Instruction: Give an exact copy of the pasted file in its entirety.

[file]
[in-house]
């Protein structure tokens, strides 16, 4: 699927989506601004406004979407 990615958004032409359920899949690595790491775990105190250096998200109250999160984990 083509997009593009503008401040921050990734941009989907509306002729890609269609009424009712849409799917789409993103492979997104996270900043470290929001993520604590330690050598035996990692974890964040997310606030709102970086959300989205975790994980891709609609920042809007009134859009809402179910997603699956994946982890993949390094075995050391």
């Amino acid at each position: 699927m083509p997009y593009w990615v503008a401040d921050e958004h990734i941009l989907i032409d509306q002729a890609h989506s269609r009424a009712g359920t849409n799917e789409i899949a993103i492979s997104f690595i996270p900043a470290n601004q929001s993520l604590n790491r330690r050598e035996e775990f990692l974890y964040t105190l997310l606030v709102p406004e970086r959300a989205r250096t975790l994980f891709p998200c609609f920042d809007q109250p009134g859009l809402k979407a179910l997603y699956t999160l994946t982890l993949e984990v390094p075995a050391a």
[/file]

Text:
[in-house]
């Protein structure tokens, strides 16, 4: 699927989506601004406004979407 990615958004032409359920899949690595790491775990105190250096998200109250999160984990 083509997009593009503008401040921050990734941009989907509306002729890609269609009424009712849409799917789409993103492979997104996270900043470290929001993520604590330690050598035996990692974890964040997310606030709102970086959300989205975790994980891709609609920042809007009134859009809402179910997603699956994946982890993949390094075995050391």
């Amino acid at each position: 699927m083509p997009y593009w990615v503008a401040d921050e958004h990734i941009l989907i032409d509306q002729a890609h989506s269609r009424a009712g359920t849409n799917e789409i899949a993103i492979s997104f690595i996270p900043a470290n601004q929001s993520l604590n790491r330690r050598e035996e775990f990692l974890y964040t105190l997310l606030v709102p406004e970086r959300a989205r250096t975790l994980f891709p998200c609609f920042d809007q109250p009134g859009l809402k979407a179910l997603y699956t999160l994946t982890l993949e984990v390094p075995a050391a």